Invasive species


There are many definitions of invasive species, but basically it is any plant, animal, or pathogenic organism that spreads in range without human intervention. Organisms do this naturally—it is a part of being alive.

Some definitions of invasive species include both natives and non-natives, but conservationists have a particular problem with non-native invasive species that have been introduced to areas by humans, because often they grow rapidly and displace the native organisms. The VAST majority of plants and animals introduced to areas are not problems, but a few are, and they can cause lots of damage to the native species.

The Davis area has lots of these species, many being grown in its Town flora. Some are already widely spread and can only be eradicated locally, or perhaps by biocontrols. Other species are still in the early stages of invasion—they are just being grown here and there as landscape or garden plants, and may never escape. On the other hand, these species are invasive in other parts of the world, and invasive species scientists will tell you that the best indicator of invasiveness is if the organism has a bad track record elsewhere.

Invasiveness is very local. As the California Invasive Plant Council puts it: “Invasive plants are by nature a regional or local problem. A plant that jumps out of the garden in one climate and habitat type may behave perfectly in another.” Nandina domestica, the common Heavenly bamboo, is an invasive plant in northern Florida and parts of Georgia, but not here. Lantana x camara, a subtropical with beautiful flowers, has become a serious rangeland invader in New Zealand, but is just an attractive garden plant in California. Scotch broom and gorse have become serious problems throughout northwestern California. Baby’s breath (Gypsophila paniculata) has clusters of delicate, airy-looking flowers used in arrangements, but it may be restricted in some areas (not here) as it invades bunchgrass rangelands. The California Invasive Plant Council (CalIPC) has an [WWW]inventory of invasive plants by region.

Below are some species of invasive species spotted in Davis, which are damaging to natural areas. The list of species that are strictly agricultural pests is different.


Plants not widely spread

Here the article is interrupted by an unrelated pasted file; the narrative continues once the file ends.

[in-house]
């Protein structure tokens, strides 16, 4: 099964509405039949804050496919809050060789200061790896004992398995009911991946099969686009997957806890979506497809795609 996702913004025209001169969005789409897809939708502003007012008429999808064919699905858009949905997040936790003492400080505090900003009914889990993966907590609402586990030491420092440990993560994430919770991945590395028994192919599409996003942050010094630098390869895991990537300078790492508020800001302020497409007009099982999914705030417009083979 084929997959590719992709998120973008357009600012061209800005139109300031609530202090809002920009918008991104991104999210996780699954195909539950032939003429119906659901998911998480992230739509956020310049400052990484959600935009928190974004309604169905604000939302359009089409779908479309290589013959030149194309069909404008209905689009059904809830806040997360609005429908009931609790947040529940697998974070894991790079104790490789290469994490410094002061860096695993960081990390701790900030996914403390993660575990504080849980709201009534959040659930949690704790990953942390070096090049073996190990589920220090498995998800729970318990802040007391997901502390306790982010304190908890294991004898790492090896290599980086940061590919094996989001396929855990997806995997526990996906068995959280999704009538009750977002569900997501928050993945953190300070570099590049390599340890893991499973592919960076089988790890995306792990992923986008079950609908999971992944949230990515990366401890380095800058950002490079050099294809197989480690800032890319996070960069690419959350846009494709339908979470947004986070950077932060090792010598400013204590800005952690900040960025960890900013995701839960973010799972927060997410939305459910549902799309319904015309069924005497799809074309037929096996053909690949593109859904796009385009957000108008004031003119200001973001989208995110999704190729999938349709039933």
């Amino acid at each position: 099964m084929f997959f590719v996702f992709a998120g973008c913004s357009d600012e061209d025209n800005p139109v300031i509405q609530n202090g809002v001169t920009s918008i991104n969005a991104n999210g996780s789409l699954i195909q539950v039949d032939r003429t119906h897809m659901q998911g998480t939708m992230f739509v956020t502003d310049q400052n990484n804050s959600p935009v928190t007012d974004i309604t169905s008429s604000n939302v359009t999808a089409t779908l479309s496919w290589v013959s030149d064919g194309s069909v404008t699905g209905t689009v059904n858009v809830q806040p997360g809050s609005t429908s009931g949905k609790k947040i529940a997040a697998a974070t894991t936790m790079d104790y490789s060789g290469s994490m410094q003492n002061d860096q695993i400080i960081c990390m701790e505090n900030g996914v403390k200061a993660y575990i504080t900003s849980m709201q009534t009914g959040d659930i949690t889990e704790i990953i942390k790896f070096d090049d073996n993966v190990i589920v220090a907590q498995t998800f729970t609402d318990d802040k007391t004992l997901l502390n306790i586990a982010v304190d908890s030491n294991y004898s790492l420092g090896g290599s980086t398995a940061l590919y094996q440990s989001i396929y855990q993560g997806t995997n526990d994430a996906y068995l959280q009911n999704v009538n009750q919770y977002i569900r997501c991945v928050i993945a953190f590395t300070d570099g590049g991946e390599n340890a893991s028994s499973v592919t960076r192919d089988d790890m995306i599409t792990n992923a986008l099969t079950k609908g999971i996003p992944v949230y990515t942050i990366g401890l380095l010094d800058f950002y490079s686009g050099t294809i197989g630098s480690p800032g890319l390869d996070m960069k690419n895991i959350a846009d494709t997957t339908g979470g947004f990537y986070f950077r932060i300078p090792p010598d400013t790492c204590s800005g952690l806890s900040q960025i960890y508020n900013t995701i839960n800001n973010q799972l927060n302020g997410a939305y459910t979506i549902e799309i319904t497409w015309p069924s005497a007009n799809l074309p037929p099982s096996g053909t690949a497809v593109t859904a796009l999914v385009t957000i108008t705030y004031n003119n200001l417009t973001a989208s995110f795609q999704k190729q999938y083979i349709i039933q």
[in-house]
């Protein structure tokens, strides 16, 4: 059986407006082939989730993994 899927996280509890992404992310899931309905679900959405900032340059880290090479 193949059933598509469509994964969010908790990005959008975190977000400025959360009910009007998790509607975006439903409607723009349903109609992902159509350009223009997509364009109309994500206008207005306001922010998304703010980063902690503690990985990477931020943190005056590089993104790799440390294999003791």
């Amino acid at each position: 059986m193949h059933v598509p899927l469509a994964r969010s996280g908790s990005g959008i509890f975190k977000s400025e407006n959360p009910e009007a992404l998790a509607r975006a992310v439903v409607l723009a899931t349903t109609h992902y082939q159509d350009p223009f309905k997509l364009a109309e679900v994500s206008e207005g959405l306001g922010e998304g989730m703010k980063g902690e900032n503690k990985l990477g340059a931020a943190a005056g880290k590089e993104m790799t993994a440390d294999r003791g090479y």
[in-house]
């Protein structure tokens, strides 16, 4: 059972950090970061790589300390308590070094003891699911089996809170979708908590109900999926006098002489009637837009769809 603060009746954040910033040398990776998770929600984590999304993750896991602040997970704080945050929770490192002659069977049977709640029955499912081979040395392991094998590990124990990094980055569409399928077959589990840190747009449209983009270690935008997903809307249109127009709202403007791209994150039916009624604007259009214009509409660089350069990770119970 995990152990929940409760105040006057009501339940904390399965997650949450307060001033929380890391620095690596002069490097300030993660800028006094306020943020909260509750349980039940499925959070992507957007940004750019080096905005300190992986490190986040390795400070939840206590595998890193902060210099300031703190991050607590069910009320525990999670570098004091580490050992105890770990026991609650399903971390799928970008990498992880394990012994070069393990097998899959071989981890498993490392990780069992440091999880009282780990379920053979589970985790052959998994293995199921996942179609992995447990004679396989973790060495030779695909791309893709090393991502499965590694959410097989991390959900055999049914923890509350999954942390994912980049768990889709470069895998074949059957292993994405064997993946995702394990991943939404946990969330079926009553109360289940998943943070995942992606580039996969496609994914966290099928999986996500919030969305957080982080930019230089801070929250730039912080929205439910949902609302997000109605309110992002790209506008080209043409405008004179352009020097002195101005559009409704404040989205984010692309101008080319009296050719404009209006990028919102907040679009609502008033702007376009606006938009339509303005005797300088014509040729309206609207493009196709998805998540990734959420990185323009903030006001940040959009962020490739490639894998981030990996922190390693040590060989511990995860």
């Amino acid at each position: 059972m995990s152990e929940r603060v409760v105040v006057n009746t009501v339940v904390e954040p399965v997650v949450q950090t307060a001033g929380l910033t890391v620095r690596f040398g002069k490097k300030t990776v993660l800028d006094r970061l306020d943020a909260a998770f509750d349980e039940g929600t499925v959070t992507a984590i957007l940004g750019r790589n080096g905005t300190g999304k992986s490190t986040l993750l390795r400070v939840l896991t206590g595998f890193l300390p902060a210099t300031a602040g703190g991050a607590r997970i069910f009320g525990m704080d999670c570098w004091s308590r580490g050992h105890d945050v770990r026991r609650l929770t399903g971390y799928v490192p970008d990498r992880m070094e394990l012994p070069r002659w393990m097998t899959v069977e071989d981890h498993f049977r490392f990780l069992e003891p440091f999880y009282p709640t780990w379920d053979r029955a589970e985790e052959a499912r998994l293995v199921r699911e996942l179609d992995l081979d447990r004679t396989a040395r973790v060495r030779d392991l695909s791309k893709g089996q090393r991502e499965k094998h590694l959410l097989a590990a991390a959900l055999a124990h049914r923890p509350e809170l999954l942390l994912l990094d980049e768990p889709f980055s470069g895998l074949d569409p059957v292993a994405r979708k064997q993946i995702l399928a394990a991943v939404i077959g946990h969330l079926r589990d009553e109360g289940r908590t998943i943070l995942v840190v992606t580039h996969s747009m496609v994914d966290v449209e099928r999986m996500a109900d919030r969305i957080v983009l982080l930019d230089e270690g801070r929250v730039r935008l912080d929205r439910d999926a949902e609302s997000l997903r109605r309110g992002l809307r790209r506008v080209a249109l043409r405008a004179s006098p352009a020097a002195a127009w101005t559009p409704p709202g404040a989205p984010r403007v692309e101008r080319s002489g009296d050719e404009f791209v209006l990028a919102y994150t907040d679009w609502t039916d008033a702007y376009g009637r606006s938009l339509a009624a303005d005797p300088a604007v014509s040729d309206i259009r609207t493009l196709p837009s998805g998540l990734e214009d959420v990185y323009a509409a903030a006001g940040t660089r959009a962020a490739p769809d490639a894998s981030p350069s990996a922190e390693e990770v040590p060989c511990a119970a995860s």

Growing these plants in Davis is just asking for trouble. Even if you don't think they can spread from your garden, birds can carry propagules from your yard to the many wetlands and rivers within an easy bird's flight. Many of these plants are already causing problems in the various wetlands and impoundments that provide value for native animals and migrating waterfowl.

Plants Already Widely Spread

The plants are already widely spread in the Davis area, and are damaging our native biodiversity. Alas, there's not much we can really do about them in terms of eradicating them. But we can try to remove them when possible. A few of their impacts are listed, all exclude native species by growing very thick or dense.



What Can You Do?


The number one, most cost effective way to deal with harmful invasive species is to prevent them from getting a foothold in the first place. In Davis, the number one vector for new invasive plants is the horticulture trade. The plants you can get at nonspecialist nurseries like Ace Hardware are not likely to be a problem in this way, since most of their plants are ones already in wide cultivation. Even so, Ace will sometimes have some invasive plants for sale, like the 'Red Baron' cultivar of Cogongrass or Periwinkle.

The UC Davis Arboretum is, unfortunately, a source for some invasive plants. The worst ones they have in this category are invasive grasses. Each year they sell lots of different clones of Maiden grass (Miscanthus sinensis), and it is only a matter of time before they introduce a clone that causes the same amount of trouble to California that they are causing in the eastern USA.

Landscaping invasives control

A few of the species of plants being grown (and even promoted) for landscape work in Davis should be removed from use, and replaced by native species or non-invasive exotics. Lists of ecologically responsible alternatives for the really bad players (such as Chinese tallow tree, Fountaingrass, or Periwinkle) are maintained by the [WWW]California Invasive Plant Council.

Natural area invasives control

Davis maintains a great set of natural areas that act as sanctuaries for native animals such as waterfowl. Unfortunately, many of these are becoming degraded because non-native plants are invading them. These plants are either growing into clumps that are so thick that native animals are unable to pass through them, or are excluding more desirable plants that could provide food for the native animals.

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